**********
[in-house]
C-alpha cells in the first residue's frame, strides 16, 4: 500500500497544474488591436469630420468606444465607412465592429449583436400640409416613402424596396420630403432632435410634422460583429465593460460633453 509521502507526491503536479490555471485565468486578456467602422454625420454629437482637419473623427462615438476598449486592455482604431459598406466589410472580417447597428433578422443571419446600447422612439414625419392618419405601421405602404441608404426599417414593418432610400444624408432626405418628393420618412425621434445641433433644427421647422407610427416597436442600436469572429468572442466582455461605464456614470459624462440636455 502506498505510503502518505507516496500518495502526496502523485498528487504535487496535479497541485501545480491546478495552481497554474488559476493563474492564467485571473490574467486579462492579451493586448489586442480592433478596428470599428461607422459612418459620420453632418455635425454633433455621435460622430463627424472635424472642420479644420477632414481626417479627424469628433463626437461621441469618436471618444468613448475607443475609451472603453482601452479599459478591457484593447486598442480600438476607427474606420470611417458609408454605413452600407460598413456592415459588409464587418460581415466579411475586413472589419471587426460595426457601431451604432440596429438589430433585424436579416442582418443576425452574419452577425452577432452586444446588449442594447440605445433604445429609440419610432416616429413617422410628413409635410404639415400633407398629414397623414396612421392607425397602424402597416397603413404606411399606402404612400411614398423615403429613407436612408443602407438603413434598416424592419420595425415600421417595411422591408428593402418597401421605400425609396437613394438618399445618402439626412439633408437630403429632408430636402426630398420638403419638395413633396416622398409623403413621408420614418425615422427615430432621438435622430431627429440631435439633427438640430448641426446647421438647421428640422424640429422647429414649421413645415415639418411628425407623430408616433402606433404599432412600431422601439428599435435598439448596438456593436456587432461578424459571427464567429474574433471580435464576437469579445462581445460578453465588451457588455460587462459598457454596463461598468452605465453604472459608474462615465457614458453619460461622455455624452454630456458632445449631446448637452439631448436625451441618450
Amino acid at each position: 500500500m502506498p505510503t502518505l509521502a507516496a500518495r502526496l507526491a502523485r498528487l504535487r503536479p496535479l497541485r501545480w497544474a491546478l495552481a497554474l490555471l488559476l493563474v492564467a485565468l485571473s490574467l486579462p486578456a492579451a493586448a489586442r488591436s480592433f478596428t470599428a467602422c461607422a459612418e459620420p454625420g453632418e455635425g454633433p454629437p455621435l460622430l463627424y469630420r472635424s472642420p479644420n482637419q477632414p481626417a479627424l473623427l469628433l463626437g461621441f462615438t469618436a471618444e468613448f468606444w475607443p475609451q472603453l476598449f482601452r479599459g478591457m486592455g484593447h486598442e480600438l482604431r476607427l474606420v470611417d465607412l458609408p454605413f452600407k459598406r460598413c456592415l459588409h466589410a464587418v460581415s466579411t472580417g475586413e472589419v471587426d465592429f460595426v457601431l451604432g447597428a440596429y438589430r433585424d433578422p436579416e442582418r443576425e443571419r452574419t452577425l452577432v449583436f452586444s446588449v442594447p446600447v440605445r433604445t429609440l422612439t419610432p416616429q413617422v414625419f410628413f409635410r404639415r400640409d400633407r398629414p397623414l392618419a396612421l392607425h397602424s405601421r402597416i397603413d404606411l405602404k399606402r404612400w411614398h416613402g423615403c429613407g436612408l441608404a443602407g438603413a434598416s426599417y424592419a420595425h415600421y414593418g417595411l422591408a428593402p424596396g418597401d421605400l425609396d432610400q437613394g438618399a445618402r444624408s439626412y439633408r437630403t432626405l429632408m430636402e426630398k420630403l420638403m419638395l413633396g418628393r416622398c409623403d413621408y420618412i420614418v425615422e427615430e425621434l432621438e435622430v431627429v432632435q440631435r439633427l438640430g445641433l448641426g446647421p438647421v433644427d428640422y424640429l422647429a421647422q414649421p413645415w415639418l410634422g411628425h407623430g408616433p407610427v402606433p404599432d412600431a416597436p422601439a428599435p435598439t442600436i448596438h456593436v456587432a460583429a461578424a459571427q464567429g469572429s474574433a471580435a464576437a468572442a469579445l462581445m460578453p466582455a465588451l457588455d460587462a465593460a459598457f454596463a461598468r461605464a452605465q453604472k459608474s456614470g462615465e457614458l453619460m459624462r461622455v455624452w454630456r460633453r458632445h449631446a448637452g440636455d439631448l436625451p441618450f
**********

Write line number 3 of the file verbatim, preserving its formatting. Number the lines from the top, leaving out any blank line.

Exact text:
Amino acid at each position: 500500500m502506498p505510503t502518505l509521502a507516496a500518495r502526496l507526491a502523485r498528487l504535487r503536479p496535479l497541485r501545480w497544474a491546478l495552481a497554474l490555471l488559476l493563474v492564467a485565468l485571473s490574467l486579462p486578456a492579451a493586448a489586442r488591436s480592433f478596428t470599428a467602422c461607422a459612418e459620420p454625420g453632418e455635425g454633433p454629437p455621435l460622430l463627424y469630420r472635424s472642420p479644420n482637419q477632414p481626417a479627424l473623427l469628433l463626437g461621441f462615438t469618436a471618444e468613448f468606444w475607443p475609451q472603453l476598449f482601452r479599459g478591457m486592455g484593447h486598442e480600438l482604431r476607427l474606420v470611417d465607412l458609408p454605413f452600407k459598406r460598413c456592415l459588409h466589410a464587418v460581415s466579411t472580417g475586413e472589419v471587426d465592429f460595426v457601431l451604432g447597428a440596429y438589430r433585424d433578422p436579416e442582418r443576425e443571419r452574419t452577425l452577432v449583436f452586444s446588449v442594447p446600447v440605445r433604445t429609440l422612439t419610432p416616429q413617422v414625419f410628413f409635410r404639415r400640409d400633407r398629414p397623414l392618419a396612421l392607425h397602424s405601421r402597416i397603413d404606411l405602404k399606402r404612400w411614398h416613402g423615403c429613407g436612408l441608404a443602407g438603413a434598416s426599417y424592419a420595425h415600421y414593418g417595411l422591408a428593402p424596396g418597401d421605400l425609396d432610400q437613394g438618399a445618402r444624408s439626412y439633408r437630403t432626405l429632408m430636402e426630398k420630403l420638403m419638395l413633396g418628393r416622398c409623403d413621408y420618412i420614418v425615422e427615430e425621434l432621438e435622430v431627429v432632435q440631435r439633427l438640430g445641433l448641426g446647421p438647421v433644427d428640422y424640429l422647429a421647422q414649421p413645415w415639418l410634422g411628425h407623430g408616433p407610427v402606433p404599432d412600431a416597436p422601439a428599435p435598439t442600436i448596438h456593436v456587432a460583429a461578424a459571427q464567429g469572429s474574433a471580435a464576437a468572442a469579445l462581445m460578453p466582455a465588451l457588455d460587462a465593460a459598457f454596463a461598468r461605464a452605465q453604472k459608474s456614470g462615465e457614458l453619460m459624462r461622455v455624452w454630456r460633453r458632445h449631446a448637452g440636455d439631448l436625451p441618450f